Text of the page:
It involves both offensive and defensive operationspertaining to the threat of cyber attacks, espionage and sabotage. There hasbeen controversy over whether such operations can duly be called”war”. Nevertheless, nations have been developing their capabilitiesand engaged in cyber warfare either as an aggressor, defendant, or both.   Criminality: Thekinds of criminality encompass the following (by no means exhaustive) list: •Interference with lawful use of a computer: cyber-vandalism and terrorism; denialof service; insertion of viruses, worms and other malicious code.•Dissemination of offensive materials: pornography/child pornography; on-line gaming/betting;racist content; treasonous or sacrilegious content.

• ThreateningCommunications: extortion; cyber-stalking.•Forgery/counterfeiting: ID theft; IP offences; software, CD, DVD piracy; copyrightbreaches etc.•Fraud: payment card fraud and e-funds transfer fraud; theft of Internet and telephoneservices; auction house and catalogue fraud; consumer fraud and direct sales(e.g. virtual ‘snake oils’); on-line securities fraud; and•Other: Illegal interception of communications; commercial/corporate espionage; communicationsin furtherance of criminal conspiracies; electronic money laundering.  Globaland Regional Cooperation:  Cyber-crimecreates an unprecedented need for concerted action from government andindustry, but also unprecedented challenges to effective international cooperation.

As noted it is not always clear where computer-related offences take place forthe purpose of determining criminal jurisdiction. An offence may produce victimsin many countries, as in cases involving virus attacks, copyright violations, andother 17 offences carried out globally through the Internet. This in turn may resultin cross border conflicts regarding which jurisdiction(s) should prosecute theoffender and how such prosecutions can be carried out to avoid inconvenience towitnesses, duplication of effort, and unnecessary competition among law enforcementofficials.  Regionalcooperation in combating cyber-crime that include the following:•improve security awareness by providing adequate resources to secure transactionsand equip system operators and administrators;•improve coordination and collaboration by enabling systematic exchanges betweenthe private sector and law enforcement including joint operations;•take steps to ensure that technology does not outpace the ability of law enforcementto investigate and enact substantive and procedural laws adequate to cope withcurrent and anticipated manifestations of cyber-crime;•Broadly criminalize the conduct (including juvenile offenders) and focus on allviolators big and small;•strengthen international initiatives by updating existing treaties andagreements to recognize the existence, threats and transnational nature of hightech computer-related crimes and strive for legal harmonization; and• Thedevelopment of forensic computing skills by law enforcement and investigativepersonnel and mechanisms for operational cooperation between law enforcement agenciesfrom different countries, i.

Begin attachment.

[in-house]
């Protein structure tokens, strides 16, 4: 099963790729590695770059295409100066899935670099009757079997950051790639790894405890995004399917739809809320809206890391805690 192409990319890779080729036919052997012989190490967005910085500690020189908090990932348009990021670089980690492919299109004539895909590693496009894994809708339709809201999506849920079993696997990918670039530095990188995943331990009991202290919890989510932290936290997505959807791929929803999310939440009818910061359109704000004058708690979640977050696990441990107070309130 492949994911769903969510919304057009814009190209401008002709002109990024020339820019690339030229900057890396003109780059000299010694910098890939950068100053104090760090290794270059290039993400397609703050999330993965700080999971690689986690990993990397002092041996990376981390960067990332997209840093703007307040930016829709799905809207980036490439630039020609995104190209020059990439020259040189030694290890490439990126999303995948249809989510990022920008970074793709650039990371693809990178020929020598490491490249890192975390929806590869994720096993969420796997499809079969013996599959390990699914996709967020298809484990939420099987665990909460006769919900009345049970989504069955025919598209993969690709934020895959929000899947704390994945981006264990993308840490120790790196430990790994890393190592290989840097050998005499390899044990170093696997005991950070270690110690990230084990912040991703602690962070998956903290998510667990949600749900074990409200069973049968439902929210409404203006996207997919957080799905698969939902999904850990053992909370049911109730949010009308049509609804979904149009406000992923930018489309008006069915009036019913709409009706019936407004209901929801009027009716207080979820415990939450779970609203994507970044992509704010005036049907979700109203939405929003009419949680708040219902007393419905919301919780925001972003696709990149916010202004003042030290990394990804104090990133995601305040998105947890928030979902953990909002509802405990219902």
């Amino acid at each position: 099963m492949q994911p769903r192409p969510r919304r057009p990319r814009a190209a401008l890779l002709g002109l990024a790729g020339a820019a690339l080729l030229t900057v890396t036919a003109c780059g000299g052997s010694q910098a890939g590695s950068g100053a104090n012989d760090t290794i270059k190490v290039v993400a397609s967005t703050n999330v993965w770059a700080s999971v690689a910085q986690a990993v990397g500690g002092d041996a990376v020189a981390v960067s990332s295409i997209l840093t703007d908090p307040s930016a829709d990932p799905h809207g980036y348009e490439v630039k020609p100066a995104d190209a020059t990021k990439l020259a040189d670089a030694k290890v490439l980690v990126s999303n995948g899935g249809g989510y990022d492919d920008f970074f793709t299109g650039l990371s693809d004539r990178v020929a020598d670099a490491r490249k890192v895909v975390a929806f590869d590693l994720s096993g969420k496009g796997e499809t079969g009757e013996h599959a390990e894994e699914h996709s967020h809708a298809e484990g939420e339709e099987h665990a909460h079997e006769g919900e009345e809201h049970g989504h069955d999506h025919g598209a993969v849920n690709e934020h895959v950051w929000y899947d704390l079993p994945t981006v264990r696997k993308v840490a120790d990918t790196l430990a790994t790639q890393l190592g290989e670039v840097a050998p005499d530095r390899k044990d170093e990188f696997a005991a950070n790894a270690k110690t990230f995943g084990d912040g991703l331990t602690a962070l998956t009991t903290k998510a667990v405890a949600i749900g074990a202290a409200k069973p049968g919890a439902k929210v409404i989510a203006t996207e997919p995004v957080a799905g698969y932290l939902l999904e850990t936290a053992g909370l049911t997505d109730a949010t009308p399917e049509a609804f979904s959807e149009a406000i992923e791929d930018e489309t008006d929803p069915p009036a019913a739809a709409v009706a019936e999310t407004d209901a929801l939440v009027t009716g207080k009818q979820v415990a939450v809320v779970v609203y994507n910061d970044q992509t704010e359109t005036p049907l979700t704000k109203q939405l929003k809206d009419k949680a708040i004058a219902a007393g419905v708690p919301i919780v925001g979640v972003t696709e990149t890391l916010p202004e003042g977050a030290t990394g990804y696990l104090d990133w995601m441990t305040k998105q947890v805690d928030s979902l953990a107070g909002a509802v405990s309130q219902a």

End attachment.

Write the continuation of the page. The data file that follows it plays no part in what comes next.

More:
e. 24/7 points of contact for investigators.  Conclusion: CyberCrime which is occurring at all times in our daily life and around our lifecircumstances and even we are everyday being deceived by cyber crime. Thoughnot all people are victims to cyber crimes, they are still at risk. Crimes bycomputer vary, and they don’t always occur behind the computer, but they executedby computer. The hacker’s identity is ranged between 12 years young to 67yearsold.

The hacker could live three continents away from its victim, and theywouldn’t even know they were being hacked. Crimes done behind the computer arethe 21st century’s problem. With the technology increasing, criminals don’thave to rob banks, nor do they have to be outside in order to commit any crime.They have everything they need on their lap. Their weapons aren’t guns anymore;they attack with mouse cursors and passwords.